The National Security Agency is, by nature, an extreme example of the e-hoarder. And as the governmental organization responsible for things like, say, gathering intelligence on such Persons of Interest as Osama bin Laden, that impulse makes sense–though once you hear the specifics, it still seems pretty incredible. In a story about the bin Laden mission, the NSA very casually dropped a number: Every six hours, the agency collects as much data as is stored in the entire Library of Congress.
That data includes transcripts of phone calls and in-house discussions, video and audio surveillance, and a massive amount of photography. “The volume of data they’re pulling in is huge,” said John V. Parachini, director of the Intelligence Policy Center at RAND. “One criticism we might make of our [intelligence] community is that we’re collection-obsessed — we pull in everything — and we don’t spend enough time or money to try and understand what do we have and how can we act upon it.”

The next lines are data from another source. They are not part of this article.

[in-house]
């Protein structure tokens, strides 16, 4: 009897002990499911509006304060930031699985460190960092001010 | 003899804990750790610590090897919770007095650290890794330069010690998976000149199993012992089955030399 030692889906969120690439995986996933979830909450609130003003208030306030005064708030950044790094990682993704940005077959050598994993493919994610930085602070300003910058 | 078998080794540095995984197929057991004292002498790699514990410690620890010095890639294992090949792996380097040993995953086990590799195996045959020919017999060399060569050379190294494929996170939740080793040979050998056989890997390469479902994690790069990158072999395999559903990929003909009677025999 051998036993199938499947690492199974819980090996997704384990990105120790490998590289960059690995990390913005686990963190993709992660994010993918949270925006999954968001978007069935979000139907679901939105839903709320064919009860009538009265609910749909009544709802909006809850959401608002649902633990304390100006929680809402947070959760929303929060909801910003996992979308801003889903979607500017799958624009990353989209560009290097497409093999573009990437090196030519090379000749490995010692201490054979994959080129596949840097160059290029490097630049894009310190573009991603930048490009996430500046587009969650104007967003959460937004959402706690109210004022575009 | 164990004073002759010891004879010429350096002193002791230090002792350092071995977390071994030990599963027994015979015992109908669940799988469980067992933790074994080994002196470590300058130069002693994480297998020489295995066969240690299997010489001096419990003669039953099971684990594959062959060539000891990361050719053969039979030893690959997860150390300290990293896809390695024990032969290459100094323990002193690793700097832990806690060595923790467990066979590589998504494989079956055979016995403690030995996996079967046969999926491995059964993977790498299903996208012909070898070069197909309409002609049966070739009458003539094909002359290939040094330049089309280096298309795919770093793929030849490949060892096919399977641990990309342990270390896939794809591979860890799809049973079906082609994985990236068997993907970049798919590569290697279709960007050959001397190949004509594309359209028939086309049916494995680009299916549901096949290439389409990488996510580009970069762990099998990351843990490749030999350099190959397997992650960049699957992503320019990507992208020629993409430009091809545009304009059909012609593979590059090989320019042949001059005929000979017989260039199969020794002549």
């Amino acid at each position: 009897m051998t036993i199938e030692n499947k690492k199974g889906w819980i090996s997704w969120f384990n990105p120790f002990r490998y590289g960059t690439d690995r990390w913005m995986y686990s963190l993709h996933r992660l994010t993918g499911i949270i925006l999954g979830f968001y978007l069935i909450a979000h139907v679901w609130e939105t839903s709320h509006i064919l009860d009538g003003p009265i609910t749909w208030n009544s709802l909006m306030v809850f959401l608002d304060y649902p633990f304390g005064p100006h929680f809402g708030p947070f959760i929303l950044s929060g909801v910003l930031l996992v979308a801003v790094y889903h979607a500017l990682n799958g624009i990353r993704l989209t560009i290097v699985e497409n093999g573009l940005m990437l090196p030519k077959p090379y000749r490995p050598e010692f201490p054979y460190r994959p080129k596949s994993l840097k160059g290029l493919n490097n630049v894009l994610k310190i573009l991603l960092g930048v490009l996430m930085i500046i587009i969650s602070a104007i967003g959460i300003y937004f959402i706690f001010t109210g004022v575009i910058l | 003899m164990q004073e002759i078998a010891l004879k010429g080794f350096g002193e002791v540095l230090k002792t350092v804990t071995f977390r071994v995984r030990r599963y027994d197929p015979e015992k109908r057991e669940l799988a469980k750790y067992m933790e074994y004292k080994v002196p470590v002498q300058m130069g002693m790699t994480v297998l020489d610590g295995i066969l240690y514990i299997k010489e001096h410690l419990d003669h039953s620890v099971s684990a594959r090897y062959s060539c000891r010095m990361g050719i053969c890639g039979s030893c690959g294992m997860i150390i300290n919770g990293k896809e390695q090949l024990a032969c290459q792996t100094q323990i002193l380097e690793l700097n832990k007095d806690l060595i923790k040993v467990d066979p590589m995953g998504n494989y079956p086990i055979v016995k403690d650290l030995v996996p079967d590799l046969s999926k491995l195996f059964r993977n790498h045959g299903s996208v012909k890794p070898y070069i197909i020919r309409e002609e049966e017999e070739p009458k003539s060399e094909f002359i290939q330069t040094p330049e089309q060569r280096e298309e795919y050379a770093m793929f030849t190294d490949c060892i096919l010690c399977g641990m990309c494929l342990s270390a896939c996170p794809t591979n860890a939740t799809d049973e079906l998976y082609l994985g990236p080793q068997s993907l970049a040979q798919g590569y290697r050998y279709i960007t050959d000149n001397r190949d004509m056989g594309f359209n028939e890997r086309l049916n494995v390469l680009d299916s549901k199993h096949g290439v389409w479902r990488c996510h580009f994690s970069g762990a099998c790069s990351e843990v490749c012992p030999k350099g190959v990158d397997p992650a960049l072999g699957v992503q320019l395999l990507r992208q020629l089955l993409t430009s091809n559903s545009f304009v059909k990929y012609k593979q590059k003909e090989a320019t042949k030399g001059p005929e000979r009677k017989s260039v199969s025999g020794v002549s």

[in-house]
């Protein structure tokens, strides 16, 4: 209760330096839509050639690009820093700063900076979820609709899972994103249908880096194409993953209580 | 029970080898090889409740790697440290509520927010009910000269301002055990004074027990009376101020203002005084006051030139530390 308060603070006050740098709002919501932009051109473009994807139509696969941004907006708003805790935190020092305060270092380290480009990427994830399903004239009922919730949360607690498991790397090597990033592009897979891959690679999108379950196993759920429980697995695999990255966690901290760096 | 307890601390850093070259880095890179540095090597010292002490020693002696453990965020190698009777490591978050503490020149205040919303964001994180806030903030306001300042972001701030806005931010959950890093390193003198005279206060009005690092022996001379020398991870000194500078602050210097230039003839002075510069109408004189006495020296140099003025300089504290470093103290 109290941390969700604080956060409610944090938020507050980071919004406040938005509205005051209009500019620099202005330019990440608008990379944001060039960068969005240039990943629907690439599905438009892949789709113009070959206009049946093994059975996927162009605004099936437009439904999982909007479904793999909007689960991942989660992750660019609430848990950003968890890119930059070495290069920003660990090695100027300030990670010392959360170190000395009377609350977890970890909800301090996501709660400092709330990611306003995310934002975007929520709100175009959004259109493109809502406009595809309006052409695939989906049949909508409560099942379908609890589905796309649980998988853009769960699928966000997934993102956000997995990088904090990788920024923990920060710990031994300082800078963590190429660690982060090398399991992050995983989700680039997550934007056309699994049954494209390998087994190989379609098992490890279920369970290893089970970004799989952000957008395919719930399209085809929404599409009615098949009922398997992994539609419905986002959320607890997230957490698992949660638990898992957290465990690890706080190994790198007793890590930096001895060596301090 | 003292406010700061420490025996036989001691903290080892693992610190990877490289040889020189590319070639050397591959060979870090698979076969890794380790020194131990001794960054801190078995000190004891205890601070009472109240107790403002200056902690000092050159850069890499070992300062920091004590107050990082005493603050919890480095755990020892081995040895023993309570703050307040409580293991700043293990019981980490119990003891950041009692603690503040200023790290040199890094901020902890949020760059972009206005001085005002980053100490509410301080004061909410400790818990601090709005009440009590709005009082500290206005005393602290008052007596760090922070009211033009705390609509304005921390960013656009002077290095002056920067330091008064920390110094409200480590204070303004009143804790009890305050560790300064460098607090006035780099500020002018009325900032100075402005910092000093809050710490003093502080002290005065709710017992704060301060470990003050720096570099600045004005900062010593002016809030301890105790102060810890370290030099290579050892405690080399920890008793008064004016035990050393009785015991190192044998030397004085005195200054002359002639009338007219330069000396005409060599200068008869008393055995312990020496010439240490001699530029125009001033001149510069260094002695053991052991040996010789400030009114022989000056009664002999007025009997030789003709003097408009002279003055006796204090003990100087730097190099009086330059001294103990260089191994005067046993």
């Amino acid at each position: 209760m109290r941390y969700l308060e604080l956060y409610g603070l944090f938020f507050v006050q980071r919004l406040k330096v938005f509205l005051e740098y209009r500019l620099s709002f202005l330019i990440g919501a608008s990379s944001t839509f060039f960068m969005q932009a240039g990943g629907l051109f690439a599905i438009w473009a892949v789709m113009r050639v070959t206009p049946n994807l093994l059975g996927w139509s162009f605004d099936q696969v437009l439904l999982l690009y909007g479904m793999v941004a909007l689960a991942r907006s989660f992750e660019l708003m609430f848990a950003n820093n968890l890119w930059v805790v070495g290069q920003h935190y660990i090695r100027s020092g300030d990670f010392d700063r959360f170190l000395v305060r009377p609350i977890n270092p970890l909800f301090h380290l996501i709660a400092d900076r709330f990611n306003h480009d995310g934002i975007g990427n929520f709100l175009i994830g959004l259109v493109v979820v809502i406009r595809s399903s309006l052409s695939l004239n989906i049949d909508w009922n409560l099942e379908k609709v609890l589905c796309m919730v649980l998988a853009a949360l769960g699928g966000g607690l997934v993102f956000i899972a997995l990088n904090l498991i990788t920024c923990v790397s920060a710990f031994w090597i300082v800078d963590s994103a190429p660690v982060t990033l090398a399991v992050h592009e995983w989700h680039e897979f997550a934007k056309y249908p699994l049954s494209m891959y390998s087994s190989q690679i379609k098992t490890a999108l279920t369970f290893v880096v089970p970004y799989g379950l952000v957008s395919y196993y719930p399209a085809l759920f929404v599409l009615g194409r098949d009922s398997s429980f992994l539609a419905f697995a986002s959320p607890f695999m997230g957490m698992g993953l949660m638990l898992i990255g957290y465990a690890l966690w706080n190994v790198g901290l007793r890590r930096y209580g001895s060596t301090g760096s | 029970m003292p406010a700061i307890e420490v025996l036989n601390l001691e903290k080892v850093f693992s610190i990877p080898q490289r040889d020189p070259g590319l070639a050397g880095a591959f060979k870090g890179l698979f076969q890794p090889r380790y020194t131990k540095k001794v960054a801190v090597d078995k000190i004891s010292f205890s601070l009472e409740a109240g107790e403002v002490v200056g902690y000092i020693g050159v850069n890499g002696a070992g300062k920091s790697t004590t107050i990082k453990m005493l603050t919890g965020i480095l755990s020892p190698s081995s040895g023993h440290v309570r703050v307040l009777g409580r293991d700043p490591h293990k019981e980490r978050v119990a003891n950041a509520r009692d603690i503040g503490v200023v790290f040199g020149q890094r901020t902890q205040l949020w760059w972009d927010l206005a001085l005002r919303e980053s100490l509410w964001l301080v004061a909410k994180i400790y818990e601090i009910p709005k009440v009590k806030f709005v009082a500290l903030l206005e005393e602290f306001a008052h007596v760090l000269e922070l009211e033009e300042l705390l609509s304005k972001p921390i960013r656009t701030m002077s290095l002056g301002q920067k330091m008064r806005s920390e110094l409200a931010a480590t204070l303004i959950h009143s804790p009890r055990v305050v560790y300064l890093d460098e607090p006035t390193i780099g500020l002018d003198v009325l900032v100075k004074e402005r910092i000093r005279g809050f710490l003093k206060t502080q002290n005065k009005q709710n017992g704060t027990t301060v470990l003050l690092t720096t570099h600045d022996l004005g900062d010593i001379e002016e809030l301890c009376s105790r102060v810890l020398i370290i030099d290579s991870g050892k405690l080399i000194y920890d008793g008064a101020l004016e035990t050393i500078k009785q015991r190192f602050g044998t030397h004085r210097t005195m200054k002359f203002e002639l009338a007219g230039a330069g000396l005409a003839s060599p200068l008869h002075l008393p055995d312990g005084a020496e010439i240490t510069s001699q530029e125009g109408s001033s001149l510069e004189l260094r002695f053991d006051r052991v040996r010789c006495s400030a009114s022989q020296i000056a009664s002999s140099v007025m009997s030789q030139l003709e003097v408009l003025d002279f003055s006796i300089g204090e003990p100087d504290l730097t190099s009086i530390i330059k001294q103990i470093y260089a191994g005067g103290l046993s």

NSA’s budget is not disclosed by law, but we’d imagine it would awfully expensive and difficult to even listen to such vast quantities of data, let alone analyze it intelligently. They mostly listen for keywords now–bits that don’t make sense (and thus might be code), certain red-flag words (like, well, “bomb,” which seems kind of unsubtle but I guess we’re talking about terrorists here and of course it’s possible there are intricacies of language that are missing in translation), and any conversation between principals like bin Laden. Still, next time you’re aghast at how much space the entire series of Blue Planet takes on your hard drive, just be glad you’re not the NSA.